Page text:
Since the last presidential election, moderate GOP strategists have been calling for a party rebranding, going so far as to issue an "autopsy report" in March detailing specific demographic weaknesses. The prescription: be more inclusive toward women and minorities, and avoid proselytizing on social issues in favor of focusing on a strong fiscal message.
Chairman of the RNC Reince Priebus told CBS' Bob Schieffer after the autopsy, "We've done a really lousy job of branding and marketing who we are. One of the things we brought out of this is not just branding and marketing during election time, but year-round."
Priebus was talking about a $10 million dollar outreach campaign--another of the autopsy's prescriptions--targeting women, minorities and LGBT individuals at a series of RNC hiring events across the country. But Priebus was wrong about one thing: the GOP is being branded year-round--by the party's right wing.
Some Republicans, it seems, just can't help themselves. After calling Wendy Davis' filibuster of a Texas abortion bill a "highjacking of the Democratic process," Gov. Rick Perry said of the entire pro-choice movement in his state, "the louder they scream, the more we know that we are getting something done.” Phrasing this indelicate must make Priebus cringe.
After the Supreme Court ruled DOMA unconstitutional, a number of Republicans did precisely what the autopsy warned them against: proselytize.
"We need to pray. We need to pray," said Rep. Michelle Bachmann. "We need to confess our sins as a nation, and we need to pray and ask God for his holy intervention, and for his forgiveness."
"I think polygamy is wrong, bigamy is wrong, and it's a crime in many places--but how will that be justifiable now that the court has removed this?" Rep. Louie Gohmert said. "There's some [who] believe polygamy is a way to go."
Former Arkansas Gov. Mike Huckabee tweeted his thoughts on the SCOTUS decision, "Jesus wept."
The GOP is a party of two minds or, rather, two hands. The one hand insists that rebranding is necessary, that LGBT individuals must be a part of the coalition moving forward, while the other hand ostracizes the LGBT community with intolerant rhetoric.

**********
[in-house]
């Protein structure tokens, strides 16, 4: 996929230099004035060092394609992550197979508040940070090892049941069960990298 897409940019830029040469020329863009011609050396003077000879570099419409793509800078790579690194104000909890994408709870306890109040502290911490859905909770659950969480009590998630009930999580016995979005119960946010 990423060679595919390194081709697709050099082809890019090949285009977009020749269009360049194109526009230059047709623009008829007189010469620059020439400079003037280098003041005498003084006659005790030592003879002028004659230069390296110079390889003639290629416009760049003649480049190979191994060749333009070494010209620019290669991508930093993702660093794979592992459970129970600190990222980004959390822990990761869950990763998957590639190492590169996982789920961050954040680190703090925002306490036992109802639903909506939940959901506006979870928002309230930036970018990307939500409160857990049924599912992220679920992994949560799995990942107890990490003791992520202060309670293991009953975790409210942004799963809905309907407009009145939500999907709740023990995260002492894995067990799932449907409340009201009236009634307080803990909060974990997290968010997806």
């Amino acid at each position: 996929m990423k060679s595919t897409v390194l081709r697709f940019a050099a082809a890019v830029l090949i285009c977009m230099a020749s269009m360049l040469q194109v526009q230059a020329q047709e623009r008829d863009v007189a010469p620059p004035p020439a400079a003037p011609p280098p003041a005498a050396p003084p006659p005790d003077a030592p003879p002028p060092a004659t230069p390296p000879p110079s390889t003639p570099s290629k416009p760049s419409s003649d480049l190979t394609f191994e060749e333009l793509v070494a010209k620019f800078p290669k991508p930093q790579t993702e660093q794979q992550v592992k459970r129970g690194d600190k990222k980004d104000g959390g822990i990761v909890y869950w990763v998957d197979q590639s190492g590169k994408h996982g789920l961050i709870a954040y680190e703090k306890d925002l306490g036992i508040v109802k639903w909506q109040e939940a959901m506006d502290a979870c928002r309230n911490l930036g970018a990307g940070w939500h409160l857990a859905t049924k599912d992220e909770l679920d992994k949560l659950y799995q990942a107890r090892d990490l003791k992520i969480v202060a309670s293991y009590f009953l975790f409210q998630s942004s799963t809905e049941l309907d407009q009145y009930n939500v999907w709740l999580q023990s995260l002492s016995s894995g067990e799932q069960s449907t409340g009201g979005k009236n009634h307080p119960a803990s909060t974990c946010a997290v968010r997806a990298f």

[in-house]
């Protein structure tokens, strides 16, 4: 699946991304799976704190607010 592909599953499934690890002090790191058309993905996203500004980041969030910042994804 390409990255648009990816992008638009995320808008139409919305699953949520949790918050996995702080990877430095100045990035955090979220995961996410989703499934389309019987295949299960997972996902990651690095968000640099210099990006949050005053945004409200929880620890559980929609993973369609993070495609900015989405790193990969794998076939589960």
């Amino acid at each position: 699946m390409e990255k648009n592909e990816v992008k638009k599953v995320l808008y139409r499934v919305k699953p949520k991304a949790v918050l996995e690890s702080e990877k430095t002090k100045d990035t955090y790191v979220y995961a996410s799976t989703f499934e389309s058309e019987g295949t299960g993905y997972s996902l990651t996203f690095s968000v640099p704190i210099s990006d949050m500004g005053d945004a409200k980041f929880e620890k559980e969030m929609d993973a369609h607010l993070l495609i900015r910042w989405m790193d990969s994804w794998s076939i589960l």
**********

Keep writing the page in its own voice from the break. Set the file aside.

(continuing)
One hand wants more women to identify as Republican, the other "find[s] it completely hypocritical for everyone to be up in arms about military sexual assault, but then want to cast women into high stress small unit combat elements," as former Rep. Allen West wrote on his Facebook recently. "The objective is obvious: destroy the last bastions of American warrior culture all for the advancement of a misguided vision of fairness and equality."
One hand believes that Hispanics share conservative values and makes a genuine effort on immigration reform, while the other tweets something like this, from Rep. Steve King: "20 brazen self professed illegal aliens have just invaded my DC office. Obama's lawless order gives them de facto immunity from U.S. law."
"We’ve done a pretty lousy job of connecting in the Latino community," Priebus said just Saturday, echoing his post-autopsy phrasing. "We’ve missed out on opportunities to build better relationships."
Establishment Republicans like Karl Rove fear for the party's future if it continues to alienate minority voters. In a recent op-ed for the Walls Street Journal, Rove wrote, "If the GOP leaves nonwhite voters to the Democrats, then its margins in safe congressional districts and red states will dwindle—not overnight, but over years and decades...Republicans must now do two things: turn out more white voters and improve their performance among Hispanics, African-Americans and Asian-Americans."
Alex Isenstadt over at Politico finds the root of the GOP's political split in their expertly accomplished redistricting--or gerrymandering--in 2010. By re-drawing the lines so that red districts became blood red districts, the GOP locked in their House majority, maybe until 2020, when the once-in-a-decade process is allowed to happen again.
The result is that many conservative Republicans feel less threatened by Democrats than by members of their own party who are still further right. Rebranding advocates may want these pols to reach across the aisle to achieve compromises that will bolster the party's image, but why would they do so? They're incentivized to be partisan.
"Are the structural aspects of our politics such that no matter how aggressively Republicans pursue policies that risk alienating core voter groups they need to improve their appeal among, it won’t materially impact the party’s fortunes?" wonders the Plum Line's Greg Sargent. "Is there a point at which any of this matters?"
Democrats like Steve Israel, chairman of the Democratic National Campaign Committee, seem to think so, and are trying to exploit the long-term tensions created by GOP infighting.
“The problem for many Republicans in these specific districts is that if they’re less partisan, they face a primary from the right. If they protect themselves from a primary by being more partisan, they’re in trouble in the general election,” Israel told Politico. “They’re getting squeezed. We’re going to make sure that hole is very small.”
It's up to Republican leaders to unify the competing factions of their party--though previous efforts to superintend the far right have often been embarrassing--or else both sides will continue to brand at cross-purposes, and the GOP will remain in a stalemate with itself.